Non-state actors in International Relations
A short answer question detailing the impact of non-state actors on the domination of realism in International Relations
Does the increase in non-state actors challenge the dominance of realism in International Relations?
As Willetts notes ‘there are now five main categories of political actors in the global system’ (2008:332) including state governments, transnational companies, single government non-governmental organisations, International Organisations and international non-governmental organisations. This is in addition to other non-state actors including terrorist organisations and criminal gangs.
Such a complex international system and the increase of influence and number of non-state political actors could suggest that the timeless wisdom of realism (Buzan, 1996) has been challenged.
Arguments in support of this view note that ‘the state’ is an ever more elusive term in light of an interdependent world and is used inconsistently in international relations thus, lacking utility in the study of international politics. Moreover, there is a diversion between the notion of state and ‘nation’ and the importance of identity politics in contemporary society challenges which realism does not account for. Furthermore, although some realists may suggest that the state ultimately sanctions and legitimises some non-state actors in international politics for example, the United Nations, this cannot be said of terrorist groups such as ISIS which in recent years, have become prominent in the international arena.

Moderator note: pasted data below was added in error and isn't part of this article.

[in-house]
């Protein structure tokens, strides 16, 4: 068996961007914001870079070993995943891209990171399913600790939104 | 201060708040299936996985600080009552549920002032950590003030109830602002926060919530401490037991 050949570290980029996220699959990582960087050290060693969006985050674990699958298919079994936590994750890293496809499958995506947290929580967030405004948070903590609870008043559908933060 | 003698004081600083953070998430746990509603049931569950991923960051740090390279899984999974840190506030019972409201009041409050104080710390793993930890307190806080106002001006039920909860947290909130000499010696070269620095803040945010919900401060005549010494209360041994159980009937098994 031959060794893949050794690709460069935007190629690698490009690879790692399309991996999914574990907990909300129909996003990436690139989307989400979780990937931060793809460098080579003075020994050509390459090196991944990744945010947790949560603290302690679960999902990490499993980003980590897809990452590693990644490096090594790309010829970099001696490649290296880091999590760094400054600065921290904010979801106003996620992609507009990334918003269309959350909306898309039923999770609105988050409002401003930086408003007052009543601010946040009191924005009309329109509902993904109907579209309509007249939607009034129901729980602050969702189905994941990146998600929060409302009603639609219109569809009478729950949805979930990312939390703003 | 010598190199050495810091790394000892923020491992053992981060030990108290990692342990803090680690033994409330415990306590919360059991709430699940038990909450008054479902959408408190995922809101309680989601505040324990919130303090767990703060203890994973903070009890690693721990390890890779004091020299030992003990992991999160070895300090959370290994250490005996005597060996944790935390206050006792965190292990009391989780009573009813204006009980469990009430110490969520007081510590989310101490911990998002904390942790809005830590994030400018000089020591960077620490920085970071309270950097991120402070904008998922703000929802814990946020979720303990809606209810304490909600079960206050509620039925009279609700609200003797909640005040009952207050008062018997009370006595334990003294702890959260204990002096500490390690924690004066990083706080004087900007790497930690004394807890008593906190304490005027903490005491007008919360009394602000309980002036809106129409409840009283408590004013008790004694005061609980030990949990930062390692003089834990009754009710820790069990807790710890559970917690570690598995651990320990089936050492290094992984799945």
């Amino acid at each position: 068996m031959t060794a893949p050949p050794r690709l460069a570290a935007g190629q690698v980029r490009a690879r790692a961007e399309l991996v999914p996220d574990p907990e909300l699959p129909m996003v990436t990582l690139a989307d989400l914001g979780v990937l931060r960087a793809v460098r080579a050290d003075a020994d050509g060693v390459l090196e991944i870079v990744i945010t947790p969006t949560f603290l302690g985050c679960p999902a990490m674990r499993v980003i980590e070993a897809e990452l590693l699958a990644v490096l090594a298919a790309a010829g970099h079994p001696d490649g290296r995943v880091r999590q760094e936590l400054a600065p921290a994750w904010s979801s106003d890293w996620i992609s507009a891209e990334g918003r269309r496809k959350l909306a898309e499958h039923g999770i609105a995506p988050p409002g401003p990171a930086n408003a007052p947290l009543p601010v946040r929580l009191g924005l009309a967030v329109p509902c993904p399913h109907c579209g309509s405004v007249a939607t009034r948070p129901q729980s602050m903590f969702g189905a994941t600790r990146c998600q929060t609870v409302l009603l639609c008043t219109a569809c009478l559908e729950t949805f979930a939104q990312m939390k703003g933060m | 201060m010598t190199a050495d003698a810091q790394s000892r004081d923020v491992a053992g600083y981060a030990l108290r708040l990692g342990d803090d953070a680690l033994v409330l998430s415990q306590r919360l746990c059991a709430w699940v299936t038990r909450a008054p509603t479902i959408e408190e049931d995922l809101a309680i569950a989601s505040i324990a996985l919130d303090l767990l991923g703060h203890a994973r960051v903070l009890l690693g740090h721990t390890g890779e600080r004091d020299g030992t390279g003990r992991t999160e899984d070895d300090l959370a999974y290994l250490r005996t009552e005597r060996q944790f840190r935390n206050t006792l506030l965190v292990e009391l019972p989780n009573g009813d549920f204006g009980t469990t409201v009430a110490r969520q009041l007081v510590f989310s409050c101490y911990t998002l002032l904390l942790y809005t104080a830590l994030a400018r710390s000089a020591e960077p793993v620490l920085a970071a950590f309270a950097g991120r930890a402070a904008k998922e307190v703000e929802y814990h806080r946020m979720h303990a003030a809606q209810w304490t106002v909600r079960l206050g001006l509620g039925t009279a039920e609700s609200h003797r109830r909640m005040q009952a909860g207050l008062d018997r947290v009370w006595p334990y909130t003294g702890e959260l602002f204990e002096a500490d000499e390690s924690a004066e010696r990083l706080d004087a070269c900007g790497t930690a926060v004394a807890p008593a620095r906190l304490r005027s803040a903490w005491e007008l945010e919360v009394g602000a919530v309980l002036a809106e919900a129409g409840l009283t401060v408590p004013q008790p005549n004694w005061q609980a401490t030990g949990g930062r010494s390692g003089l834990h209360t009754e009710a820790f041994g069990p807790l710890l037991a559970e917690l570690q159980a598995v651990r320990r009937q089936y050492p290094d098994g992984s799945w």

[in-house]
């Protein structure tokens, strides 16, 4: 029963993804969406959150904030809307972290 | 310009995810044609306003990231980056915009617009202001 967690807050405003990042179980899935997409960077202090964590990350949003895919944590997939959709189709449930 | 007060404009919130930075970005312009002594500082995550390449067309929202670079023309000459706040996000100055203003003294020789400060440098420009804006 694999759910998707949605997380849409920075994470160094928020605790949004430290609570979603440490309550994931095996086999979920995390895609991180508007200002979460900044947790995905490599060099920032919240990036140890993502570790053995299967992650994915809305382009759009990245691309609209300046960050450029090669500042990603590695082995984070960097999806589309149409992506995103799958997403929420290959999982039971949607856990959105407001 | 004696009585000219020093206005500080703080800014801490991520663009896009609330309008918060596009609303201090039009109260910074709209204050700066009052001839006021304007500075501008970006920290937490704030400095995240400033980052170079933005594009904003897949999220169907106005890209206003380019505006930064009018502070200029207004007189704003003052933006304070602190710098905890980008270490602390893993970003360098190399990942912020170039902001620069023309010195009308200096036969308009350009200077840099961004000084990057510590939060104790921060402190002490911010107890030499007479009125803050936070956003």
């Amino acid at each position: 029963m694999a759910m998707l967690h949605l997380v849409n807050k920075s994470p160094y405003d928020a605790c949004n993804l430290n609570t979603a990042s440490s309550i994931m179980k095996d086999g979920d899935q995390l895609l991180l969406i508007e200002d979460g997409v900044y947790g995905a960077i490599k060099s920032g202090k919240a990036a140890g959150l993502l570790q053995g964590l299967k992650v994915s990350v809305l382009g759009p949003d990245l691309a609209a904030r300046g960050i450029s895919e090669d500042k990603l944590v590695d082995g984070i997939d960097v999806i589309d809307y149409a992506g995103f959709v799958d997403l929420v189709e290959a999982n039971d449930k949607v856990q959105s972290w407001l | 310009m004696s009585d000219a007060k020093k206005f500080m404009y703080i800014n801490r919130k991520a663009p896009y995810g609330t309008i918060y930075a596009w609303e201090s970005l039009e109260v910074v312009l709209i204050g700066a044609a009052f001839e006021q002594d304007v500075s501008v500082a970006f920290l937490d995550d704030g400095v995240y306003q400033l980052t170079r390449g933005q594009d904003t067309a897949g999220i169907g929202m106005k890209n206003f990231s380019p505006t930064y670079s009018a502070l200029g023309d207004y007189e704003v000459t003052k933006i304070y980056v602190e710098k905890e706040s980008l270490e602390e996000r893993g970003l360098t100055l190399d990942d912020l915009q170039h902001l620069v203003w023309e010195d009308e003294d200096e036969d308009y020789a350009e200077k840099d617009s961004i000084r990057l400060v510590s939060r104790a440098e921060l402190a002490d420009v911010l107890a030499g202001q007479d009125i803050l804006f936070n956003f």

Buzan, B. (1996) ‘The timeless wisdom of realism?’ in S.Smith. K. Booth and M. Zalewski (ed) International Theory: positivism and beyond, Cambridge, Cambridge University Press, pp. 47-65
Willetts, P. (2008) ‘Transnational actors and international organisations in global politics’ In J. Baylis, S.Smith and P. Owens (ed) The Globalization of World Politics: An introduction to international relations, 4th edition, Oxford: Oxford University Press pp.331-348